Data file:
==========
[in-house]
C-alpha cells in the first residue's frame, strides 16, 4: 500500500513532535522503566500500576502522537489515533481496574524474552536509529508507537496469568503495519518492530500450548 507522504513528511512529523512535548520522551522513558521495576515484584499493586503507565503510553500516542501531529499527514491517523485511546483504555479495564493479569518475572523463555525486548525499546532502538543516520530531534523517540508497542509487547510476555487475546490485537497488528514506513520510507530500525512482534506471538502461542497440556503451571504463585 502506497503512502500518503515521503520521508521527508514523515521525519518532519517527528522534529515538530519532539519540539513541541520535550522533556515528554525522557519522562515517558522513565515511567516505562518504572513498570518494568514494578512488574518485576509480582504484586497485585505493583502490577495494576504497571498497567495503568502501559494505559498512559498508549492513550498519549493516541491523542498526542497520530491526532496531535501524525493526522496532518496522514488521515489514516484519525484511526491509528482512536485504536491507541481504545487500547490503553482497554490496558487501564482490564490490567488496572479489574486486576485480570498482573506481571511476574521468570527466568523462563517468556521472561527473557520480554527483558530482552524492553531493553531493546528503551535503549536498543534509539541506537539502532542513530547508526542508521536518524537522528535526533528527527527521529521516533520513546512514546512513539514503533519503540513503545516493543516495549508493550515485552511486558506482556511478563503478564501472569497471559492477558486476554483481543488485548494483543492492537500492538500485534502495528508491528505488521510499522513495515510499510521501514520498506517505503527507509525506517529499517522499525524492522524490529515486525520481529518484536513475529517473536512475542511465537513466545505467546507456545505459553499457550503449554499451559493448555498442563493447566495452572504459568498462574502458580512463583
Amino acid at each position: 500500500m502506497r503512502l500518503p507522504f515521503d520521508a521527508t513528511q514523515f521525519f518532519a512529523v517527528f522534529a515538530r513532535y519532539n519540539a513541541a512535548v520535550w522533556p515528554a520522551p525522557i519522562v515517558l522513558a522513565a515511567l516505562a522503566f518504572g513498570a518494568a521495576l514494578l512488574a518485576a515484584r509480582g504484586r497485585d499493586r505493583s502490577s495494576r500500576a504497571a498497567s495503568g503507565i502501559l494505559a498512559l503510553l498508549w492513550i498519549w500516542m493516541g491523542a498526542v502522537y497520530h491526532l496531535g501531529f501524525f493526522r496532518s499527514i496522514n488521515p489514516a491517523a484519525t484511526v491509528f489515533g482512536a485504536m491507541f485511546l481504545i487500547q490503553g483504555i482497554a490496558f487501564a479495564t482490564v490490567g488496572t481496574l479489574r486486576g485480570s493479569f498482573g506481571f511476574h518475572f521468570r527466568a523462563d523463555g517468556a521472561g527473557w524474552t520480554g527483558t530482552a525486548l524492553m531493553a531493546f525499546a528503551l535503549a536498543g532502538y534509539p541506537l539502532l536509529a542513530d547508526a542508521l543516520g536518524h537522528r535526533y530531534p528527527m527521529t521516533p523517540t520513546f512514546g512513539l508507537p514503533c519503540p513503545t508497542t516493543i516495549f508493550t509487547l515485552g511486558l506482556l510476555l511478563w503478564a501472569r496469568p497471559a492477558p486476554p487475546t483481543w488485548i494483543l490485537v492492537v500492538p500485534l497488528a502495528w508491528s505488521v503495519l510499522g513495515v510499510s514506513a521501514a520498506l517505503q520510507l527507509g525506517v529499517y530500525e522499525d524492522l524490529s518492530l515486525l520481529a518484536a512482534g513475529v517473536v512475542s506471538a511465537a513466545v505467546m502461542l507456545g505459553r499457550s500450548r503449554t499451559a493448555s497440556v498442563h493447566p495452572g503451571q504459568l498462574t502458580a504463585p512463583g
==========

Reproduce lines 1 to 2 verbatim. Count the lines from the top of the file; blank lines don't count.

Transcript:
[in-house]
C-alpha cells in the first residue's frame, strides 16, 4: 500500500513532535522503566500500576502522537489515533481496574524474552536509529508507537496469568503495519518492530500450548 507522504513528511512529523512535548520522551522513558521495576515484584499493586503507565503510553500516542501531529499527514491517523485511546483504555479495564493479569518475572523463555525486548525499546532502538543516520530531534523517540508497542509487547510476555487475546490485537497488528514506513520510507530500525512482534506471538502461542497440556503451571504463585 502506497503512502500518503515521503520521508521527508514523515521525519518532519517527528522534529515538530519532539519540539513541541520535550522533556515528554525522557519522562515517558522513565515511567516505562518504572513498570518494568514494578512488574518485576509480582504484586497485585505493583502490577495494576504497571498497567495503568502501559494505559498512559498508549492513550498519549493516541491523542498526542497520530491526532496531535501524525493526522496532518496522514488521515489514516484519525484511526491509528482512536485504536491507541481504545487500547490503553482497554490496558487501564482490564490490567488496572479489574486486576485480570498482573506481571511476574521468570527466568523462563517468556521472561527473557520480554527483558530482552524492553531493553531493546528503551535503549536498543534509539541506537539502532542513530547508526542508521536518524537522528535526533528527527527521529521516533520513546512514546512513539514503533519503540513503545516493543516495549508493550515485552511486558506482556511478563503478564501472569497471559492477558486476554483481543488485548494483543492492537500492538500485534502495528508491528505488521510499522513495515510499510521501514520498506517505503527507509525506517529499517522499525524492522524490529515486525520481529518484536513475529517473536512475542511465537513466545505467546507456545505459553499457550503449554499451559493448555498442563493447566495452572504459568498462574502458580512463583